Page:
> circuits on the motherboard as well as the ATX Power Supply.

    Conversely, the heat cycling of the components could make them less
    reliable. Anecdotal evidence, as well as various studies, have shown that
    it is lots of changes in temperature that causes many problems, rather than
    constant "high" temperature. The thermal cycling causes the components to
    expand and contract, which, over time, damages them. Also, connectors can
    creep when exposed to thermal cycling.

    Ben
    --
    A7N8X FAQ: www.ben.pope.name/a7n8x_faq.html
    Questions by email will likely be ignored, please use the newsgroups.
    I'm not just a number. To many, I'm known as a String...
  7. Archived from groups: alt.comp.periphs.mainboard.asus (More info?)

    Ben Pope wrote:

    > Conversely, the heat cycling of the components could make them less
    > reliable. Anecdotal evidence, as well as various studies, have shown that
    > it is lots of changes in temperature that causes many problems, rather than
    > constant "high" temperature. The thermal cycling causes the components to
    > expand and contract, which, over time, damages them. Also, connectors can
    > creep when exposed to thermal cycling.
    >
    > Ben

    wise words oh holy one...
    Just how long have Ben POPE for?
  8. Archived from groups: alt.comp.periphs.mainboard.asus (More info?)

    Yes - that's certainly a valid way of looking at it, Ben!
    But bearing in mind that semiconductor reliability decreases exponentially
    with temperature - and also the fact that my own system stabilises nicely in
    the "cool" mode most of the time the way I use it - I think that I prefer to
    use the C&Q rather than not.
    The variation in temperature of the power supply components is reduced if it
    incorporates a temperature controlled fan.
    Another point is that most of the failures I have experienced with PCs are
    related to fan failure, particularly smaller ones like chipset or CPU fans.
    They go noisy then seize up. I therefore like the idea of running the CPU
    fan only occasionally, which is what happens in my own system.
    On the other hand, I used to set my system to spin down it's hard drives
    whenever they had not been used for a while. I have stopped doing this, as I
    get the feeling that regular contact start/stop cycles are probably more
    detrimental than leaving the fluid bearings spinning...

    - Steve

    "Ben Pope" <spam@hotmail.com> wrote in message
    news:2hpnlqFfbkvoU1@uni-berlin.de...
    > Steve Birch wrote:
    > > I particularly like the fact that the power is reduced so much during
    C&Q
    > > operation - This should improve the reliability of the power supply
    > > circuits on the motherboard as well as the ATX Power Supply.
    >
    > Conversely, the heat cycling of the components could make them less
    > reliable. Anecdotal evidence, as well as various studies, have shown that
    > it is lots of changes in temperature that causes many problems, rather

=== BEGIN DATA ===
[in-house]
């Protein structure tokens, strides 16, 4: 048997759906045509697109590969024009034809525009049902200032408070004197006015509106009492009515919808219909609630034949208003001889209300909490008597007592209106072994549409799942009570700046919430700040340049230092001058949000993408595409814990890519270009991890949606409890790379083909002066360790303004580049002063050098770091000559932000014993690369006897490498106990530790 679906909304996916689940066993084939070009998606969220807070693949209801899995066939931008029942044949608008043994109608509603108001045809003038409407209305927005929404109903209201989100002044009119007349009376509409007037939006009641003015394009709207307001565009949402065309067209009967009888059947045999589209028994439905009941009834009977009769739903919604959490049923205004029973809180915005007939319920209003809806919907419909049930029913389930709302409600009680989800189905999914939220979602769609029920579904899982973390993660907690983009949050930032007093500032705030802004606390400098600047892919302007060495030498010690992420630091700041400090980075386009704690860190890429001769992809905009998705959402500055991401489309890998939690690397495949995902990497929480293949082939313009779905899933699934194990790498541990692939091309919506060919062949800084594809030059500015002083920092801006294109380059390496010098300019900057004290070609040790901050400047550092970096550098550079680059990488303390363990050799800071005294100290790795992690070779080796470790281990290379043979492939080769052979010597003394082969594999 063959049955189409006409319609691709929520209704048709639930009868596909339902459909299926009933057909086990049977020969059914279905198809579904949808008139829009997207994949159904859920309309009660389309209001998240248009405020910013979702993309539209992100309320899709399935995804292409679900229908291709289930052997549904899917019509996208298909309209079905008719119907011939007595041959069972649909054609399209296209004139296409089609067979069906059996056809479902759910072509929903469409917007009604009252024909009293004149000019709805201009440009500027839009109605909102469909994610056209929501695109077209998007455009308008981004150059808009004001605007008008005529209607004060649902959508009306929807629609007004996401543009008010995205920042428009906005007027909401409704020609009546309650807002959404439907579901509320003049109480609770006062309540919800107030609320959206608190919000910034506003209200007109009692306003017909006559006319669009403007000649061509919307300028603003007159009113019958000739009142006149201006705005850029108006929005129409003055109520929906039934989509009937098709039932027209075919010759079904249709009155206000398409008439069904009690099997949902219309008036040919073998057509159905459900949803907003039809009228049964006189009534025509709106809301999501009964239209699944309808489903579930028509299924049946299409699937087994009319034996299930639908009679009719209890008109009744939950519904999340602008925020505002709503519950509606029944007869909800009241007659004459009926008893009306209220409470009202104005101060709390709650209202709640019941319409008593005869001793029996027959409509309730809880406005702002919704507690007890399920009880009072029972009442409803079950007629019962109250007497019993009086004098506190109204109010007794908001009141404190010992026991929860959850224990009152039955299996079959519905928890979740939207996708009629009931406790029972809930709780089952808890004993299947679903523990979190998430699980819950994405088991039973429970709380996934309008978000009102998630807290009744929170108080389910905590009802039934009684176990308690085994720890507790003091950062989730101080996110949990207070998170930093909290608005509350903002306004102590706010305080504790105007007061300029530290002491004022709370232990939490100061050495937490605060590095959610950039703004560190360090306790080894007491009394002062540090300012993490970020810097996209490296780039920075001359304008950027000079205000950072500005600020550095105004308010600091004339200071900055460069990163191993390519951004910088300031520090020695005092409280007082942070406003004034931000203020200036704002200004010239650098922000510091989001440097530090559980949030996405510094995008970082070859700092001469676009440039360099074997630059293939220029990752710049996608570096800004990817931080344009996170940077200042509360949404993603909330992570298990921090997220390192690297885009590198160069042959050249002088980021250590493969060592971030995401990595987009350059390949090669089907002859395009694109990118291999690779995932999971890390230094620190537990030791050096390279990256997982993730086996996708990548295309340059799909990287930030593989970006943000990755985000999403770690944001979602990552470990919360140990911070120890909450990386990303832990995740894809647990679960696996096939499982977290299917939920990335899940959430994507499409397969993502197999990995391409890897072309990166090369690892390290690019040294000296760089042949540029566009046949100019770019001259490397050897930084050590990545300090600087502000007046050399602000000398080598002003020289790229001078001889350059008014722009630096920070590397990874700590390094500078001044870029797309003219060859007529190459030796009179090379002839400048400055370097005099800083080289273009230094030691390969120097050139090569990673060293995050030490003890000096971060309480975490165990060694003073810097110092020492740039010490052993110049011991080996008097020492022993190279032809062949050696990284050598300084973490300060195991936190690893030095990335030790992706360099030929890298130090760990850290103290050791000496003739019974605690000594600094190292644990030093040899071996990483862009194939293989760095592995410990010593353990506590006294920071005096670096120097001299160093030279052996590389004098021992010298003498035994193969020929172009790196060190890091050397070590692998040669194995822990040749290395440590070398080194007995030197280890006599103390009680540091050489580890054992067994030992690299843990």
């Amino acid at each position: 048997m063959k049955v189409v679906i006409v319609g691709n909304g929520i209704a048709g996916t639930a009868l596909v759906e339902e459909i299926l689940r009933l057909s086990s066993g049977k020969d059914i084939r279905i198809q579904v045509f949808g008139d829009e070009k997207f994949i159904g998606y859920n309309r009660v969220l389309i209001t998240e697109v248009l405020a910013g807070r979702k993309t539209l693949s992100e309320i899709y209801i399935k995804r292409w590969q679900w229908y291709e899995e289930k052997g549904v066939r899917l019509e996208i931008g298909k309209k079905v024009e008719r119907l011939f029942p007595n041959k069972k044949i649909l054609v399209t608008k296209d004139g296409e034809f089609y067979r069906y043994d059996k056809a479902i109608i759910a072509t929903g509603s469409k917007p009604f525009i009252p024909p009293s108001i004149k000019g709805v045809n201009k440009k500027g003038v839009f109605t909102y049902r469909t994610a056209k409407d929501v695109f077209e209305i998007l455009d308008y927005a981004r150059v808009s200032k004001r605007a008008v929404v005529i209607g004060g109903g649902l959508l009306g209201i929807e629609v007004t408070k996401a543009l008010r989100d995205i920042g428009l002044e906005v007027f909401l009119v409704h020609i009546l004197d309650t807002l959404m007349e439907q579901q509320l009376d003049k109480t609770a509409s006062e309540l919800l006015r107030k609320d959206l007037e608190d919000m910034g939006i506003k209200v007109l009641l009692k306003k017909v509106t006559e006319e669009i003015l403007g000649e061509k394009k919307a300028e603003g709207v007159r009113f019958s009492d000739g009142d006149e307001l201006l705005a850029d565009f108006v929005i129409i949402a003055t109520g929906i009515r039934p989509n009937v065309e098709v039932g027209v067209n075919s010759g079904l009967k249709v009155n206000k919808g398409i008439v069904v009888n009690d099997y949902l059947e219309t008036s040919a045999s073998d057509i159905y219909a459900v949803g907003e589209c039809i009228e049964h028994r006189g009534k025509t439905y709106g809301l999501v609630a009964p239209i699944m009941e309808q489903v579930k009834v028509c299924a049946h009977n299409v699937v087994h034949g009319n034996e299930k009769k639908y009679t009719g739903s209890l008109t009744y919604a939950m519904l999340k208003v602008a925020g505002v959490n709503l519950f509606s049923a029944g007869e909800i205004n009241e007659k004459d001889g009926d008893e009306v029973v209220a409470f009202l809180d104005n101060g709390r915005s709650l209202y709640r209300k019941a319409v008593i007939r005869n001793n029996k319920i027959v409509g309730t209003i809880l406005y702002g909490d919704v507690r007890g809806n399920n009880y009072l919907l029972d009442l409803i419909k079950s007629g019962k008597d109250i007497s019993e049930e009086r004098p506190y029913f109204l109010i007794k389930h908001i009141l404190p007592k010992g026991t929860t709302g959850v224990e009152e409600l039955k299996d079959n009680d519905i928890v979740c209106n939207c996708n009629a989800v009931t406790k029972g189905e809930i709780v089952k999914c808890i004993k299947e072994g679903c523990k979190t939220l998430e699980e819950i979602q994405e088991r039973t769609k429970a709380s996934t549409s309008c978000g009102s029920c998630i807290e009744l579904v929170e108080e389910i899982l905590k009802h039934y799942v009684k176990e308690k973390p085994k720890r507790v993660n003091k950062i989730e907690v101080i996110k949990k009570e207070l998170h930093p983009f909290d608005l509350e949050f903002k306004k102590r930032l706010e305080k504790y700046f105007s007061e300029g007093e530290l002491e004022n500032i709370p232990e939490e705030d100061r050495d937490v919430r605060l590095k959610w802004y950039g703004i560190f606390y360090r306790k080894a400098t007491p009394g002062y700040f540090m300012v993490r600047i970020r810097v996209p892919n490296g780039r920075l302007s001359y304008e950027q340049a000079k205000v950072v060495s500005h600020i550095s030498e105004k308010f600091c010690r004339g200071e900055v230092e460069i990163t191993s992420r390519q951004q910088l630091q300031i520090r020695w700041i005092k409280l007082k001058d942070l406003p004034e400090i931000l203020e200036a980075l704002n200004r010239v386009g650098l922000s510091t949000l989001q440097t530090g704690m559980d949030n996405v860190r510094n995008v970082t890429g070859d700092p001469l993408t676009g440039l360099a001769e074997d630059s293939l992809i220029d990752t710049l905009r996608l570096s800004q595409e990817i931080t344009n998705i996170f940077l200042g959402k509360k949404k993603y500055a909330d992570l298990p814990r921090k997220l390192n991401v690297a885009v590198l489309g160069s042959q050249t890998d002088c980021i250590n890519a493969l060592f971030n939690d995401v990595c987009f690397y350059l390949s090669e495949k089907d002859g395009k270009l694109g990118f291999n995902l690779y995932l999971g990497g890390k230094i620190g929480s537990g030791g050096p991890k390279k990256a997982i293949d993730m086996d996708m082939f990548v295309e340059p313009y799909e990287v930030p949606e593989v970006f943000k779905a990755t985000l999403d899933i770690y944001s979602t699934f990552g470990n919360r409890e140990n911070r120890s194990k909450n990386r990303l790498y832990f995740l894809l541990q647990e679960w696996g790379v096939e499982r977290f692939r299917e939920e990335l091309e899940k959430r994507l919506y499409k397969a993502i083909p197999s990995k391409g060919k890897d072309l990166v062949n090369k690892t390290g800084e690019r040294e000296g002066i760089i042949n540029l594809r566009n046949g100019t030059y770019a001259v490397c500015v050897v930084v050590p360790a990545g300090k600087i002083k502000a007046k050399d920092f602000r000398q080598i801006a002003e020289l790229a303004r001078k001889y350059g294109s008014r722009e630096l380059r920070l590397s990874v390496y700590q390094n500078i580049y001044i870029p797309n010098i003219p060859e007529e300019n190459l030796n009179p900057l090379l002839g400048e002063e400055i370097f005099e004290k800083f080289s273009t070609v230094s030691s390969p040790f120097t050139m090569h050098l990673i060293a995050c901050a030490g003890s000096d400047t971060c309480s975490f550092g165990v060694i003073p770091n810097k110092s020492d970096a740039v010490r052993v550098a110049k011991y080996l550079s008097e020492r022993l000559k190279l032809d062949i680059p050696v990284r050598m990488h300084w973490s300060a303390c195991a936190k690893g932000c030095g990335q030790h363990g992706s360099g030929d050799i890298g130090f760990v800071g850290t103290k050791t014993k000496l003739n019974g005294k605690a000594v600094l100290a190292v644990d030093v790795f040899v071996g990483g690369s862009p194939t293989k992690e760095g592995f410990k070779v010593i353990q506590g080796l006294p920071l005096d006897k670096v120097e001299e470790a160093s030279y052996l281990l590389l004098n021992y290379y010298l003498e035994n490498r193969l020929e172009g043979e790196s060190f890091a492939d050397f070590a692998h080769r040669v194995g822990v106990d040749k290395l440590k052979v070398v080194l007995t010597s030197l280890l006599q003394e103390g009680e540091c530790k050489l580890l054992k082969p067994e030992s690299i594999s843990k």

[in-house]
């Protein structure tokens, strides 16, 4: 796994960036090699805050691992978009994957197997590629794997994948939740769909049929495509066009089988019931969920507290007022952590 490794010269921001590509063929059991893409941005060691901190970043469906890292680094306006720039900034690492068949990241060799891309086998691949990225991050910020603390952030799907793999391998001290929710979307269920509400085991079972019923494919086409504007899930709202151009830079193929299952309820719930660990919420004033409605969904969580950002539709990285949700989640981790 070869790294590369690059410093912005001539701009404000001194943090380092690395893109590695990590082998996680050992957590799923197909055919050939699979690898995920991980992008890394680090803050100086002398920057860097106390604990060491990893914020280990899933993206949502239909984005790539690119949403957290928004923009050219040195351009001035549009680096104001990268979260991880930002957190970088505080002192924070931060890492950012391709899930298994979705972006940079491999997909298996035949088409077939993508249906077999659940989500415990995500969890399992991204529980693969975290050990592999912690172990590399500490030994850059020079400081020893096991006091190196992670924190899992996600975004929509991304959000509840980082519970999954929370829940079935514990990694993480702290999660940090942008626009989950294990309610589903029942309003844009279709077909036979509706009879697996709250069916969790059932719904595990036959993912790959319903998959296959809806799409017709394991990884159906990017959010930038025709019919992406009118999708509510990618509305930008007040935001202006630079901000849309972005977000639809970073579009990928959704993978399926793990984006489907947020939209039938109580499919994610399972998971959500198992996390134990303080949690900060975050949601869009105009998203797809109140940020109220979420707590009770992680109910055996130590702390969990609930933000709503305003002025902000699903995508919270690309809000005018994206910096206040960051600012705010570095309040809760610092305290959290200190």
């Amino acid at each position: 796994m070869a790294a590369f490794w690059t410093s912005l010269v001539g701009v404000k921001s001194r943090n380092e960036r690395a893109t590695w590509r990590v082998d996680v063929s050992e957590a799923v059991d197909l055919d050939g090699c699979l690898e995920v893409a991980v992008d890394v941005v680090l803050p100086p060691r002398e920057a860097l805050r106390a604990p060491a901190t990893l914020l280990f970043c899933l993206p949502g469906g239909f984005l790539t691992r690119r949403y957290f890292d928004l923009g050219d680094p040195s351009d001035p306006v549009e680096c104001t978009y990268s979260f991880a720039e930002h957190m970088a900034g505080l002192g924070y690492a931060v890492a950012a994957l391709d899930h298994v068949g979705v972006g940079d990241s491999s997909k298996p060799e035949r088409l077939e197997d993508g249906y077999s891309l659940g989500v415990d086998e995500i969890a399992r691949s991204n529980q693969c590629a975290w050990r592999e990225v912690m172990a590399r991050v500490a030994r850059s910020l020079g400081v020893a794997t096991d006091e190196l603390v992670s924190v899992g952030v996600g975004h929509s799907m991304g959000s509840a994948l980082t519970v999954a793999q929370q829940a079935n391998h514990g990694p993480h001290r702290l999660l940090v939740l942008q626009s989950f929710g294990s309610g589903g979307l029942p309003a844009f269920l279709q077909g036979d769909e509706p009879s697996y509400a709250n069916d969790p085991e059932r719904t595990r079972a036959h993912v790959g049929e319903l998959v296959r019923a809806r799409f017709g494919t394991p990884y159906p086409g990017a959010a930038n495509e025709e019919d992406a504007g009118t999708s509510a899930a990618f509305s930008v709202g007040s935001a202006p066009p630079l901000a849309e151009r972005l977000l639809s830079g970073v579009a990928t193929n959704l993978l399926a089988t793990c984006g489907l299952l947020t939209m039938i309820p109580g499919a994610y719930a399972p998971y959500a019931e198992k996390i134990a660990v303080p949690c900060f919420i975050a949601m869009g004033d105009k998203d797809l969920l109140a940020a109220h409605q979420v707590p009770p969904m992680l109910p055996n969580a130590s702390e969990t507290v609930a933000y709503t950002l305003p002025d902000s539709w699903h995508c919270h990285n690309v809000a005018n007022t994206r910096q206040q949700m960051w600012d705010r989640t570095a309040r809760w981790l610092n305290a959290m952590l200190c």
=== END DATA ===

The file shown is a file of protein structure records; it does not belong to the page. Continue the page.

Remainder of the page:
than
    > constant "high" temperature. The thermal cycling causes the components to
    > expand and contract, which, over time, damages them. Also, connectors can
    > creep when exposed to thermal cycling.
    >
    > Ben
    > --
    > A7N8X FAQ: www.ben.pope.name/a7n8x_faq.html
    > Questions by email will likely be ignored, please use the newsgroups.
    > I'm not just a number. To many, I'm known as a String...
    >
    >
  9. Archived from groups: alt.comp.periphs.mainboard.asus (More info?)

    On Fri, 28 May 2004 22:02:40 GMT, Legend <ISO-teric@ISOLated.com>
    wrote:

    >Ben Pope wrote:
    >
    >> Conversely, the heat cycling of the components could make them less
    >> reliable. Anecdotal evidence, as well as various studies, have shown that
    >> it is lots of changes in temperature that causes many problems, rather than
    >> constant "high" temperature. The thermal cycling causes the components to
    >> expand and contract, which, over time, damages them. Also, connectors can
    >> creep when exposed to thermal cycling.
    >>
    >> Ben
    >
    >wise words oh holy one...
    >Just how long have Ben POPE for?

    I guess he can be Pope as long as he doesn't break any cardinal
    rules...

    Kevin Miller

    "Either way, it is bad for Zathras."
  10. Archived from groups: alt.comp.periphs.mainboard.asus (More info?)

    Steve Birch wrote:
    > Yes - that's certainly a valid way of looking at it, Ben!
    > But bearing in mind that semiconductor reliability decreases exponentially
    > with temperature - and also the fact that my own system stabilises nicely
    > in the "cool" mode most of the time the way I use it - I think that I
    > prefer to use the C&Q rather than not.

    Indeed... I was thinking more along the lines of the discrete components
    like capacitors - especially on the CPU voltage regulation side of things.

    > The variation in temperature of the power supply components is reduced if
    > it incorporates a temperature controlled fan.
    > Another point is that most of the failures I have experienced with PCs are
    > related to fan failure, particularly smaller ones like chipset or CPU
    > fans. They go noisy then seize up. I therefore like the idea of running
    > the CPU fan only occasionally, which is what happens in my own system.

    Fair enough.

    > On the other hand, I used to set my system to spin down it's hard drives
    > whenever they had not been used for a while. I have stopped doing this,
    > as I get the feeling that regular contact start/stop cycles are probably
    > more detrimental than leaving the fluid bearings spinning...

    The specs usually say how many start/stop cycles the drive can handle... It
    is true that spinning hard drives up is one of the most strenuous activities
    the drive can do, leaving them running is not a bad idea.

    Ben
    --
    A7N8X FAQ: www.ben.pope.name/a7n8x_faq.html
    Questions by email will likely be ignored, please use the newsgroups.
    I'm not just a number. To many, I'm known as a String...